Author Topic: HILARY AND JACKIE (1998)  (Read 178 times)

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Offline agate

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« on: July 16, 2014, 08:42:06 am »
I saw this movie in 2002 and disliked it. I wanted to find out just what I disliked about it, and so I watched it a second time.

I still dislike it.

Much as I like the music of the ‘cello, this movie is trash and was  a very ill-advised venture.

It is based on a biography of the famed cellist  Jacqueline Du Pré, written by her sister and brother after her death. If the account the movie gives is true, her sister Hilary clearly would have had her own axes to grind. The story as presented would be a scandal in any family, and certainly in a family with claims to distinction in the rarefied world of classical music, it would be even more of a cause for wounded feelings and recriminations.

Jacqueline Du Pré was a child prodigy on the ‘cello, and her somewhat older sister Hilary was an apparently just as gifted prodigy on the flute. The baby brother is very much in the background as their mother occupies herself with shepherding the sisters through various rehearsals, lessons, practice sessions, and public performances.  The two girls seem to live and breathe their music.

The film opens with the two little girls playing at the seashore, with an adult woman in silhouette at a slight distance, staring out at the water. This woman might or might not be their mother. We’re led to believe it is.

Both child performers seem to have a habit of writhing while they play their instruments, perhaps pouring their whole selves into their music. We see Jackie doing this shortly after we see Hilary being scolded for it.  Their mother is constantly urging Jackie to be as good a musician as Hilary, whose talent seems to overshadow her younger sister’s at first.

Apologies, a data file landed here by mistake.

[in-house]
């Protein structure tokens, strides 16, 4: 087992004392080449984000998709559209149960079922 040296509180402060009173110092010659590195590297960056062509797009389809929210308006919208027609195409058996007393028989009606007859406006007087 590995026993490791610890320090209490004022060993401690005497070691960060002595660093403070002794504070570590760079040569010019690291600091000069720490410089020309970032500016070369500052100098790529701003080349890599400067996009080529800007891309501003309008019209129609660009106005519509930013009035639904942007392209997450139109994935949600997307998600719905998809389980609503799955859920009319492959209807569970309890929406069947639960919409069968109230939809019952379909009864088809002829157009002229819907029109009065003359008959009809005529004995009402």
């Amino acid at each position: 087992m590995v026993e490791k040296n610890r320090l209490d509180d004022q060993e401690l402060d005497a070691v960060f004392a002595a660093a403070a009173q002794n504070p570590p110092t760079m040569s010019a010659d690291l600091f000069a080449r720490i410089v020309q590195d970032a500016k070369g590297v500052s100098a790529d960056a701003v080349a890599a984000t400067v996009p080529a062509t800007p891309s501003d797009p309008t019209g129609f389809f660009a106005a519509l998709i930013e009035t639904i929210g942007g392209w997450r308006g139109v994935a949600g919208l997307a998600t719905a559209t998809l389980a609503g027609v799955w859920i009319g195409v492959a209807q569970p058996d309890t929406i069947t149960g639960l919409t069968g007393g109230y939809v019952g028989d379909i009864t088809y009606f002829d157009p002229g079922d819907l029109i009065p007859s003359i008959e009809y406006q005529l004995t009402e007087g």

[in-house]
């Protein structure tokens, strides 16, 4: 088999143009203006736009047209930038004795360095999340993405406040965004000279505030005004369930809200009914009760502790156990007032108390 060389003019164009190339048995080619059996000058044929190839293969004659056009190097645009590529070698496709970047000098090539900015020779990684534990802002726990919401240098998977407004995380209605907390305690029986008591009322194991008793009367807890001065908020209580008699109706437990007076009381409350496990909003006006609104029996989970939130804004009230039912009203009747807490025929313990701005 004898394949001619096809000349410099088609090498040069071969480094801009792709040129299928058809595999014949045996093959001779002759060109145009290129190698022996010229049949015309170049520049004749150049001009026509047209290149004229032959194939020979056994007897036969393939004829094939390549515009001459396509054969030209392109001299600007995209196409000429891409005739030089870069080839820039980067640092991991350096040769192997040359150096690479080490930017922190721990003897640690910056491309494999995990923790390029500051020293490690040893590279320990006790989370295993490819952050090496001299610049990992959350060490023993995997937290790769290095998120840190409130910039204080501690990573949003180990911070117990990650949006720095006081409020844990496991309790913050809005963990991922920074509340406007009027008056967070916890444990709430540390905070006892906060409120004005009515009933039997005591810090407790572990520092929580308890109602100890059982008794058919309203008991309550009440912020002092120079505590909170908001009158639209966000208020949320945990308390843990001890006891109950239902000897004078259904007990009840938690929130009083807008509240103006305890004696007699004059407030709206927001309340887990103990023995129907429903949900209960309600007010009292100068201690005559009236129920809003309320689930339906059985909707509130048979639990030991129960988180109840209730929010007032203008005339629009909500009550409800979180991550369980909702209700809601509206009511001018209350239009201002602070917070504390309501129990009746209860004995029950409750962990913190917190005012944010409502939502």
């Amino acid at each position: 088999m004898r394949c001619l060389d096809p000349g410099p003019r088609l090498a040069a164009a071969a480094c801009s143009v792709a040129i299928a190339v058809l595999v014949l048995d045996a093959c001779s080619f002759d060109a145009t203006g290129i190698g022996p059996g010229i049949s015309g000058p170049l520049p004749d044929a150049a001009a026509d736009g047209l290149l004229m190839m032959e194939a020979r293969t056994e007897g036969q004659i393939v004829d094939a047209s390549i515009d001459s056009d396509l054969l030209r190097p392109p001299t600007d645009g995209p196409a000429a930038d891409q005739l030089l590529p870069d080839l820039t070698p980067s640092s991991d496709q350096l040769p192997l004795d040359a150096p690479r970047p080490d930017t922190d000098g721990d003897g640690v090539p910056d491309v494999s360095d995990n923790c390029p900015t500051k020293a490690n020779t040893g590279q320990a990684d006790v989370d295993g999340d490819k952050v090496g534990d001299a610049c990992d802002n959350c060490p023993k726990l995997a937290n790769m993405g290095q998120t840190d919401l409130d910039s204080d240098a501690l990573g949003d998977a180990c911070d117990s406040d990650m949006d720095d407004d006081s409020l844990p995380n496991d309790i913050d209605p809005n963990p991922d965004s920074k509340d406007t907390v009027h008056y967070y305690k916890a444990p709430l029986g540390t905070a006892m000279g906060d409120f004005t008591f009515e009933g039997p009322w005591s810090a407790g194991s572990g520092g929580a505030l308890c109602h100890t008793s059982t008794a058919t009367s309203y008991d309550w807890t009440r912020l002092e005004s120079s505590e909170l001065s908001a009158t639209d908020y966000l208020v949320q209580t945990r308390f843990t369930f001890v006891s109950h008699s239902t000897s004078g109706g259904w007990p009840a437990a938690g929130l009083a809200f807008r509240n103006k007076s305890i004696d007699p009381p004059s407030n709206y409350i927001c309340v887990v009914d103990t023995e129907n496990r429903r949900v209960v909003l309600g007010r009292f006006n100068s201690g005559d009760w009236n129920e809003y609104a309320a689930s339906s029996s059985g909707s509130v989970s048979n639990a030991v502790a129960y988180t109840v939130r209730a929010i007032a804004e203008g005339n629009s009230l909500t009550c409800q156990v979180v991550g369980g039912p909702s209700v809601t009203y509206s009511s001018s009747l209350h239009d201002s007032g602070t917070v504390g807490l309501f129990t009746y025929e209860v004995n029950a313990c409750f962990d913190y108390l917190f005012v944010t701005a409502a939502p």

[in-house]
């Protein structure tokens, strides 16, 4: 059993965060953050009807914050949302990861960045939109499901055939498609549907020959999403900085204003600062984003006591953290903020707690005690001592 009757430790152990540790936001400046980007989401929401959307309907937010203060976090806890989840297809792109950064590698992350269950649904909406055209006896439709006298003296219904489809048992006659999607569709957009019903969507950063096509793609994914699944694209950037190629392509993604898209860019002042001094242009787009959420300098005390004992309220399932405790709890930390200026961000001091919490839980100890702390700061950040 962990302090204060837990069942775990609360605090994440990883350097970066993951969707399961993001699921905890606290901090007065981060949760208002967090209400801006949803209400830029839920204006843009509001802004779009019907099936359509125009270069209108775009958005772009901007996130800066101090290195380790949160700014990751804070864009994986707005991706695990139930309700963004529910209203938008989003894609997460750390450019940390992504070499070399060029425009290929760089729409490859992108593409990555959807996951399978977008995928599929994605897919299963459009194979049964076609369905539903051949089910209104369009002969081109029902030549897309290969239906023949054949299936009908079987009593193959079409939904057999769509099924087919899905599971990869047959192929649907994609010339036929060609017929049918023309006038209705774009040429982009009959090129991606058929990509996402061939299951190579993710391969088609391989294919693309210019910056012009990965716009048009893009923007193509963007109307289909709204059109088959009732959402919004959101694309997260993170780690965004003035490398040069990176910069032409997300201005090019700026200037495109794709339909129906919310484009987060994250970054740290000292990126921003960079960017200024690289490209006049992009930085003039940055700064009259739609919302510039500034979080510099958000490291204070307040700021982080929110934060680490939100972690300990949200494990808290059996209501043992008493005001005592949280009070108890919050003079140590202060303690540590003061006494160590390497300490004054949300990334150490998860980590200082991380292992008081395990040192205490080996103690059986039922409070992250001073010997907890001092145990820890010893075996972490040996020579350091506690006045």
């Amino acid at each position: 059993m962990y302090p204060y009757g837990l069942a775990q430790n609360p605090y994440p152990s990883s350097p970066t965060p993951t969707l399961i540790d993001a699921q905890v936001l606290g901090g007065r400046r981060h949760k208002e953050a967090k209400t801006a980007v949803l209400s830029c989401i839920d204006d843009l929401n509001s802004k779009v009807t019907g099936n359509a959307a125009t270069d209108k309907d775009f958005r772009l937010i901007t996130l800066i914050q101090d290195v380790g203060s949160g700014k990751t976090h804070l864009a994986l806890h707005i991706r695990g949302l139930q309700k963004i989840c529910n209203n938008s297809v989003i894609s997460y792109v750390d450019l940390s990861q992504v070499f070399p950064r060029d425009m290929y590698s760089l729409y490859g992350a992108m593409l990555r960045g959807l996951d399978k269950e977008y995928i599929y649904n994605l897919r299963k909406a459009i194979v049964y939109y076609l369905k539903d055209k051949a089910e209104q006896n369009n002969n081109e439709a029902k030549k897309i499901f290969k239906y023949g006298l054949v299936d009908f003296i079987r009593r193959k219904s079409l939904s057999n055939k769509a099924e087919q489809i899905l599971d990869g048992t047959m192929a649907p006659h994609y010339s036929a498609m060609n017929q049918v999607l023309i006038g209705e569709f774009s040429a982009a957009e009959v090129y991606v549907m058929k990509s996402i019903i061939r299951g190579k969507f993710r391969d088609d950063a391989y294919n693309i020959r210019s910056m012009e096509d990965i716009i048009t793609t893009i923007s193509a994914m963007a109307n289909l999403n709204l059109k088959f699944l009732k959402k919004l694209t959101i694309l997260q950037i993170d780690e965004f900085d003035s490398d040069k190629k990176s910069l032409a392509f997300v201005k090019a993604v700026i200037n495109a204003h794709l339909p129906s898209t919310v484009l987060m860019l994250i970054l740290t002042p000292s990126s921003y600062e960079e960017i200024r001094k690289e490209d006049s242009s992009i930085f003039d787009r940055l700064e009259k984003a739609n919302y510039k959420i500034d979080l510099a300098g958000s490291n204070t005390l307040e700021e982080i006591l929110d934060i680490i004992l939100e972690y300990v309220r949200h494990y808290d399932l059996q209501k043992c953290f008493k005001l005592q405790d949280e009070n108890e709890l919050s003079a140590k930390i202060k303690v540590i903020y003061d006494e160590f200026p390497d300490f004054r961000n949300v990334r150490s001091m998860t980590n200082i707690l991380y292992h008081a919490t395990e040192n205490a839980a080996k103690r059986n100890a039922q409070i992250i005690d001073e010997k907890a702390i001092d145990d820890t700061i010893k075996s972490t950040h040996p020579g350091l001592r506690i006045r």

They grow older, and Hilary finds a husband–Kiffer. She and Jackie are very close sisters, and in one of their heart-to-hearts, Jackie quite cruelly tells Hilary: “The truth is–you’re not special.” This is just one of many instances of Jackie’s outrageousness, the extent to which her wilfulness has been tolerated by those around her–probably for the sake of nurturing her remarkable talent.

Jackie is fairly well established as a cellist of note when she meets the well-known pianist and conductor Daniel Barenboim. In fact she says smirkingly to Barenboim just after meeting him: “You know perfectly well I’m a very famous musician.” In a flurry of well-publicized courtship, she converts to Judaism and is married to Barenboim.

How much time passes between her marriage and her affair with Kiffer isn’t clear, but she takes off without warning, leaving Barenboim wondering where she is, and descends on her sister and Kiffer and their two small children.

By this time we’ve got used to her twinkly smile and her cute little girl pose, but is she supposed to be cute as she flashes her winsome smile and whispers to Hilary that she’d like to sleep with Kiffer?

The answer is a firm No but Jackie isn’t one to give up. She goes into the couple’s bedroom and tries to wake Kiffer without Hilary’s knowledge. This doesn’t work, and so Jackie wanders off and stages a dramatic scene, peeling off her clothes and jumping into a woodland stream near where the Kiffers are staying. Of course Hilary comes along at just the right moment and rescues her–slightly injured but hysterically sobbing.